Google says 97 zero-day vulnerabilities were exploited in 2023

Android malware code
(Image credit: Jay Bonggolto / Android Central)

What you need to know

  • In 2023, there were 97 zero-day vulnerabilities exploited, a significant rise of over 50% compared to 2022 (62 vulnerabilities).
  • Analysis by Google's Threat Analysis Group (TAG) and Mandiant revealed that espionage was the primary motive behind 48 out of 58 zero-day vulnerabilities analyzed.
  • Criminals focused on end-user platforms like smartphones, operating systems, web browsers, and applications, with a total of 61 zero-days affecting these targets.

Google has found that there were 97 zero-day vulnerabilities that were exploited in 2023, over 50% higher than the number from 2022 (62 vulnerabilities).

Google's Threat Analysis Group (TAG) and Mandiant teamed up to analyze the zero-day flaws revealed last year. Their analysis revealed that out of the 58 zero-days for which they could attribute the threat actor’s motivations, espionage was the main motive for 48 of those vulnerabilities.

Zero-days are essentially flaws that haven't been found by security experts yet. This means IT teams have zero time to fix them before hackers exploit them. That's why hackers love them, because using them doesn't set off any alarms.

Out of all the potential targets, criminals had their sights set on end-user platforms and products like smartphones, operating systems, web browsers, and various applications. Google found that a total of 61 zero-days impacted these targets.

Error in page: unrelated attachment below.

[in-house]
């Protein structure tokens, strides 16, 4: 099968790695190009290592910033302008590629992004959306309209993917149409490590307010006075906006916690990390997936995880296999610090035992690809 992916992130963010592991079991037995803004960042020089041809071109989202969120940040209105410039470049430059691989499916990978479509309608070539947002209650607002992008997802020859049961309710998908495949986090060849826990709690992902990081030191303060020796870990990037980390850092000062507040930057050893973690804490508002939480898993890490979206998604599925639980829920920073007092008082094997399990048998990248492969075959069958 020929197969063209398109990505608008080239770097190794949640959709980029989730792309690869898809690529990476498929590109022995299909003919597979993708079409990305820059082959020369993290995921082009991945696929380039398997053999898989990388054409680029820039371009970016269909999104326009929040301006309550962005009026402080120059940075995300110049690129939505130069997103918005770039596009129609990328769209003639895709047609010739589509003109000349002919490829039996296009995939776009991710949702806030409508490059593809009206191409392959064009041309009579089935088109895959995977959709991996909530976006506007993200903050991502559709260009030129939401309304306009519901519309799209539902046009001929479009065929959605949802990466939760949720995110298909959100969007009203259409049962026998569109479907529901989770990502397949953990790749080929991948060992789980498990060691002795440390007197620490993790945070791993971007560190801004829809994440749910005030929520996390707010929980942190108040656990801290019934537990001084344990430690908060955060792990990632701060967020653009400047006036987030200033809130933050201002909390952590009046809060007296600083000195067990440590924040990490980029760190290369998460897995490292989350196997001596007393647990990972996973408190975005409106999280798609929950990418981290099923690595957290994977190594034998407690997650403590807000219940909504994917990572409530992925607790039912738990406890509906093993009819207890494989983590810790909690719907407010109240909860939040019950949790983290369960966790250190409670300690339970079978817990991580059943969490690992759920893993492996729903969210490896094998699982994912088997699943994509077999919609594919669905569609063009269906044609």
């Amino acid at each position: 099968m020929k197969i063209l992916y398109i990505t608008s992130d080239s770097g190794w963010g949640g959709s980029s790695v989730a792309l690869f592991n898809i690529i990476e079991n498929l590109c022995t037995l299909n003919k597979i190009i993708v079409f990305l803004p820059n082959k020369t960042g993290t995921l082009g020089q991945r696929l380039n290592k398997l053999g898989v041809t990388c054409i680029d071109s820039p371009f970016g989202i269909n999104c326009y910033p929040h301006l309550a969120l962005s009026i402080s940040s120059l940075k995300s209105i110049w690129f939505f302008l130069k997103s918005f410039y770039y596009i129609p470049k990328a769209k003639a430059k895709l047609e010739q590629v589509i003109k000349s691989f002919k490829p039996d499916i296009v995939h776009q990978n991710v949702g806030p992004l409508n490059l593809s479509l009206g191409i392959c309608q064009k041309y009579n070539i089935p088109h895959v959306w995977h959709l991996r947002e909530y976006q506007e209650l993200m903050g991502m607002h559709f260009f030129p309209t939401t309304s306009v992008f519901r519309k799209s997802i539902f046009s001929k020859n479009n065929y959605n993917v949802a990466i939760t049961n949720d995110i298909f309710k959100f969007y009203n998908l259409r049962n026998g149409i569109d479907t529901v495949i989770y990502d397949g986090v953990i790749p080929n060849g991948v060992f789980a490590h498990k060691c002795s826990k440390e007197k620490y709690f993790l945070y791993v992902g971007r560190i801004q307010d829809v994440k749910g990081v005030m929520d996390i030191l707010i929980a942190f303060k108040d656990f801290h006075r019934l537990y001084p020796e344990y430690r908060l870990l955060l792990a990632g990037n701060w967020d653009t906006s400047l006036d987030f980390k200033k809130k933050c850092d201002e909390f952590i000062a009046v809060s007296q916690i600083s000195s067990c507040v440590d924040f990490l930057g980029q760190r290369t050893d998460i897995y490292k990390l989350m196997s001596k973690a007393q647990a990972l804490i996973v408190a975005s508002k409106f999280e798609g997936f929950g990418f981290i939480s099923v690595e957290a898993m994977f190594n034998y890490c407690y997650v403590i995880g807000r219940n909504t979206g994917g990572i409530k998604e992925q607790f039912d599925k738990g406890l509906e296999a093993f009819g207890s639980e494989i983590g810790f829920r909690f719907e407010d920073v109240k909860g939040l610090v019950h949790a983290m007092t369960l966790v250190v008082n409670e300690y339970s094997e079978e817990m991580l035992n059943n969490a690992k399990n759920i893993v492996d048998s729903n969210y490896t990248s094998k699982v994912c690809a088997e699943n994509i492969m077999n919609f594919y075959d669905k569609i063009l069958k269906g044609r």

In 2023, Android saw nine vulnerabilities being exploited, up from just three in 2022. On the other hand, iOS faced nine zero-days out in the wild, compared to four in the previous year.

Zero-day vulnerabilities discovered in 2023

(Image credit: Google)

Additionally, there were eight zero-days hitting Chrome and 11 targeting Safari in the wild. Windows takes the lead among the top five, with 17 zero-day vulnerabilities exploited, up from 13 the previous year.

Looking at the findings by region, Google reports that 12 of the zero-days were exploited by Chinese state-sponsored threat actors, with Russia, North Korea, and Belarus following suit. In total, state-sponsored espionage made up 41.4% of the exploited zero-days in 2023.

Zero-day vulnerabilities discovered in 2023

(Image credit: Google)

"In 2023, we attributed to commercial surveillance vendors (CSVs) and government espionage actors a combined 48 of 58 zero-days for which we could attribute motivation and only 10 vulnerabilities to financially motivated actors," Google says. "The proportion (roughly 17%) in 2023 of financially motivated exploitation is slightly lower than our observations from 2022, and both of these years were down from the nearly one-third of vulnerabilities we attributed to financially motivated actors in 2021."

That said, investments in exploit mitigations across browsers and operating systems are making it harder for attackers to achieve their goals using certain types of vulnerabilities.

Google's researchers point out that companies like Apple, Google, and Microsoft, who are responsible for end-user platforms, have made significant investments. These investments are clearly affecting the types and quantity of zero-days that attackers can exploit.

Anyway, 2023 saw fewer disclosed zero-day flaws than 2021, which had 106 vulnerabilities. While this might sound like a good thing, researchers think that the rate of zero-day discovery and exploitation will probably stay high compared to the numbers before 2021.

Jay Bonggolto
News Writer & Reviewer

Jay Bonggolto always keeps a nose for news. He has been writing about consumer tech and apps for as long as he can remember, and he has used a variety of Android phones since falling in love with Jelly Bean. Send him a direct message via Twitter or LinkedIn.